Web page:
Parents meet their baby for the first time in the middle of a war zone

Canadian parents were able to rescue their baby, born to a Ukrainian surrogate, thanks to an emergency evacuation in the middle of a war zone in Kyiv.

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“The war started, and then her baby was born. They couldn’t get him,” says Bryan Stern, who risked his life to return the baby to his parents by going to the Ukrainian capital.

He told us his trip live from Ukraine, not without difficulties as the phone line was almost dead.

Mr. Stern is co-founder of the DYNAMO Project, an American foundation dedicated to the evacuation of Americans and their allies from conflict zones around the world.

On Thursday and Friday, the foundation sent a team including Mr. Stern and a doctor to evacuate Aari, a newborn baby aged just eight days.

Aari’s parents, who are Canadian, had used a Ukrainian surrogate to give birth to her. Ukraine is one of the few countries where heterosexual foreign couples can use a surrogate mother.

But when war broke out, the distraught parents contacted the DYNAMO project because even the Canadian government couldn’t save their baby in Kyiv, Stern says.

“They asked us for help. When you’re a parent and your baby is in a war zone, it’s awful,” he says.

Mr. Stern and his team made their way to the Ukrainian capital to carry out this dangerous operation. “It’s Kyiv, so there are missiles, bombs, Russians,” he enumerates. People get killed there every day.”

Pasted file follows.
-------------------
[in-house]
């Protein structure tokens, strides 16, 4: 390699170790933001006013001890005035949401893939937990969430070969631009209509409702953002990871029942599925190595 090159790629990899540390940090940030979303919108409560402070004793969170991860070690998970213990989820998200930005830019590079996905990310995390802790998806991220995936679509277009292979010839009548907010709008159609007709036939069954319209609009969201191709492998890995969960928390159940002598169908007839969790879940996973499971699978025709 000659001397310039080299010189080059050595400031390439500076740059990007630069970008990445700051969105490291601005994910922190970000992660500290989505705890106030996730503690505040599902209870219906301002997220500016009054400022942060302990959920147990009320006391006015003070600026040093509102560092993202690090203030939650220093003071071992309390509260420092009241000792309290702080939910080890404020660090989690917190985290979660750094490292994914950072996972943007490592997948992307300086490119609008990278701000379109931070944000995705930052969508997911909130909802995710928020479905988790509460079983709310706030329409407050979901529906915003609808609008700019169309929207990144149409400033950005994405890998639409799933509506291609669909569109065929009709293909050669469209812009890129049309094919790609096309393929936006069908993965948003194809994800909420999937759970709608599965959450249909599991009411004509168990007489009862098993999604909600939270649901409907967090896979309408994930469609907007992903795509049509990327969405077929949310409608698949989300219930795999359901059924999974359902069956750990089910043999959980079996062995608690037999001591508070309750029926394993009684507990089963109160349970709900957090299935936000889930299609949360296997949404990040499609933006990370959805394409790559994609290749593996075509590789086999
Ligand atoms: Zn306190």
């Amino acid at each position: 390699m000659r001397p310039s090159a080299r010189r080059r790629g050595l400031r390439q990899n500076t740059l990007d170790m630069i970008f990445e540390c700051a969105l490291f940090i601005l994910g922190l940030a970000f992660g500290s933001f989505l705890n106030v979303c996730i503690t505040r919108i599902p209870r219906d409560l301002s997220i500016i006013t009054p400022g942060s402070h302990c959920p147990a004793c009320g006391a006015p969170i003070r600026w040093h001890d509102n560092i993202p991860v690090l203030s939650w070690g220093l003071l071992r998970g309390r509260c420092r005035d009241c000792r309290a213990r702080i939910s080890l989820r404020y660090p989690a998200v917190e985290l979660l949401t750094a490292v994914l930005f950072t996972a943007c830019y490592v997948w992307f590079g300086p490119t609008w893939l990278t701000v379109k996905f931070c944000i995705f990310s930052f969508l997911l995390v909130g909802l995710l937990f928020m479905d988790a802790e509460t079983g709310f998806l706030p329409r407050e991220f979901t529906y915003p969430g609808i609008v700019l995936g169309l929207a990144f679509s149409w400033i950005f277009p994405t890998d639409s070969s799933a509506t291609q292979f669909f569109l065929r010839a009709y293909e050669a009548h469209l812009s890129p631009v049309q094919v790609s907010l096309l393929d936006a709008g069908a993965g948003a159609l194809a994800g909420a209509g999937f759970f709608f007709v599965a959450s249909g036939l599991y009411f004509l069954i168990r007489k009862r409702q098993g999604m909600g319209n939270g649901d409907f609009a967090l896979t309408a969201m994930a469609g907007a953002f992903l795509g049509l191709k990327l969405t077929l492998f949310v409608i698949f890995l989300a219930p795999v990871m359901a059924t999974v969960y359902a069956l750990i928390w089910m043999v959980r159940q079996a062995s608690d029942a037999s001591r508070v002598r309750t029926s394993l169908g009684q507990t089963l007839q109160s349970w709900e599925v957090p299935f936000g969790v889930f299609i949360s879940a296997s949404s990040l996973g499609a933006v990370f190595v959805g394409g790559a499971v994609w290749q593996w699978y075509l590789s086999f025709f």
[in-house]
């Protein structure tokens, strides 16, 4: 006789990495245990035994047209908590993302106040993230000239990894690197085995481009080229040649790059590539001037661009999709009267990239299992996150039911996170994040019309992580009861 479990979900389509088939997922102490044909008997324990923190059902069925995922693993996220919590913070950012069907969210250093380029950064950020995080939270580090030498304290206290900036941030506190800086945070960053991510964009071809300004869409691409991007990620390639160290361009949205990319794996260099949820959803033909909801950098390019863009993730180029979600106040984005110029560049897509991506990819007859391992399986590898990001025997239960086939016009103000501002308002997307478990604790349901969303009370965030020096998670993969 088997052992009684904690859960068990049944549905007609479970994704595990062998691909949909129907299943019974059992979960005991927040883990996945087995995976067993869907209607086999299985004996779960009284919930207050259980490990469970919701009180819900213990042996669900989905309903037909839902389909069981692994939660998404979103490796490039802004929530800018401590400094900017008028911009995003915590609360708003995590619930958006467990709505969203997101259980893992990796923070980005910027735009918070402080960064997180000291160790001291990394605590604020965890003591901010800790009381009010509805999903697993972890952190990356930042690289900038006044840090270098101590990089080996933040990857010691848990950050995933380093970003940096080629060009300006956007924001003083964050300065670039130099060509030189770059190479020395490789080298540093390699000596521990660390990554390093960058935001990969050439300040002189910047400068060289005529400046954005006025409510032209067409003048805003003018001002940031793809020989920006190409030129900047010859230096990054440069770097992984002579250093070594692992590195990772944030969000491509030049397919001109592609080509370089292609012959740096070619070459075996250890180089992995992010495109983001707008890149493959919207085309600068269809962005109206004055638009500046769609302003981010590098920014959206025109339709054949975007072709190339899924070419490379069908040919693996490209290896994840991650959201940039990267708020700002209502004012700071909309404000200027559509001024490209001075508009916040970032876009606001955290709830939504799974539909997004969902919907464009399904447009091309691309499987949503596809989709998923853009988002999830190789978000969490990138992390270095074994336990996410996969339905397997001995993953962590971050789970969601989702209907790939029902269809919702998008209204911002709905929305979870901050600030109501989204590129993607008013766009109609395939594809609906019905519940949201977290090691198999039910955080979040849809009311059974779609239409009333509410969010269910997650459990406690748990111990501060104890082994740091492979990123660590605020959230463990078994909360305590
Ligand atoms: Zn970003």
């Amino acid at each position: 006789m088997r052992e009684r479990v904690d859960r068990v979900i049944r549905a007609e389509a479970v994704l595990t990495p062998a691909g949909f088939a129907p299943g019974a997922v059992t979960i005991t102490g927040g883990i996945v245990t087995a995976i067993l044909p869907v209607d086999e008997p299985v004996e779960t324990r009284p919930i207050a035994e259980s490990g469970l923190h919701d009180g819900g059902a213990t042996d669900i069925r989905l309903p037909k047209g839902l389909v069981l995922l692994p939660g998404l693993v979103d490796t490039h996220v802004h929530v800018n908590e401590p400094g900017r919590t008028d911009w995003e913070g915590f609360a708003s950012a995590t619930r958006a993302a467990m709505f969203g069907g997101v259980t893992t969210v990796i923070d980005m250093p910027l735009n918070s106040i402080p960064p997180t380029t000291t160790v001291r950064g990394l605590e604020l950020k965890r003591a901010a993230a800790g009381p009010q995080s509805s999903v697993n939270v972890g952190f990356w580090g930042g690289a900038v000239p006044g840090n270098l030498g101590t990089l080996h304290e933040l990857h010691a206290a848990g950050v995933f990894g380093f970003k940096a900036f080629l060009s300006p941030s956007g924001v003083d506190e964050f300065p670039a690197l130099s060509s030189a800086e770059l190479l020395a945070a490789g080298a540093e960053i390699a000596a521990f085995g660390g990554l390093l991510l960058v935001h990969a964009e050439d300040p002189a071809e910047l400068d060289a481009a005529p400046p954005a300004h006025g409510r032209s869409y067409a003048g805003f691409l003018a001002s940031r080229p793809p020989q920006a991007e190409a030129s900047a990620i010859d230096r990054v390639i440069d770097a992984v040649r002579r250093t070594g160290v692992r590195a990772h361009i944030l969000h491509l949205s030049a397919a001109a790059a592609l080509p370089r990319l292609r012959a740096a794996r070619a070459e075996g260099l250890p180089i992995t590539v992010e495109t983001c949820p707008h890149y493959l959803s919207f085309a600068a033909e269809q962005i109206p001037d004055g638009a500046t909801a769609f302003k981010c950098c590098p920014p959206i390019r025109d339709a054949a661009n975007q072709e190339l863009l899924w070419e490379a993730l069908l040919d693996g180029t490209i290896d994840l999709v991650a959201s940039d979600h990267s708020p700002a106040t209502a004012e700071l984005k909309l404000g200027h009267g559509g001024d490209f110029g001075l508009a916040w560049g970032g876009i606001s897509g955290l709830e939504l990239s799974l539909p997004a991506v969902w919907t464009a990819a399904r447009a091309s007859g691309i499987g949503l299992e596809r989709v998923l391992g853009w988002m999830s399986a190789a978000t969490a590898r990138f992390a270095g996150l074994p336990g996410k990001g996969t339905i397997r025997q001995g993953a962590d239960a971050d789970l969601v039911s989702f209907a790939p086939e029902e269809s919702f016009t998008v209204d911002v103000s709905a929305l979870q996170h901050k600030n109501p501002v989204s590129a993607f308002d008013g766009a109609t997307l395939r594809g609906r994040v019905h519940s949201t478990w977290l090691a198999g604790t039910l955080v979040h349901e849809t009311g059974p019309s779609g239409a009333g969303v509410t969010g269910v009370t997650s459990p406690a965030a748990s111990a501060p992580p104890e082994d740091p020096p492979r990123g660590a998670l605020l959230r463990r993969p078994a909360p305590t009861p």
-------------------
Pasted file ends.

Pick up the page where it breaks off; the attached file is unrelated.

The parents, for their part, were expecting their baby in a city in the west of the country that had been spared by the Russian offensive. Mr. Stern witnessed the euphoric moment when they first met their little boy.

“The parents couldn’t believe their joy when they saw the newborn baby they had been waiting for for a very long time,” he says. They were in ecstasy and couldn’t believe we could help him.

The operation was successfully completed on Friday when the new family was escorted to the border with Poland.

This is the third baby the foundation has been able to bring from Ukraine after evacuating premature twins by ambulance earlier this month. Since the beginning of the war, it has evacuated a total of 215 men, women and children in 20 operations.

Mr. Stern and his team recovered the infant from a makeshift clinic in the heart of downtown Kyiv.

The New York Times, which recently reported on such a clinic, put the number of currently pregnant surrogates for foreign clients in Ukraine at 500.

The country is said to have the largest surrogacy industry in the world. Its success is largely explained by poverty, with each woman typically receiving $15,000 per child.

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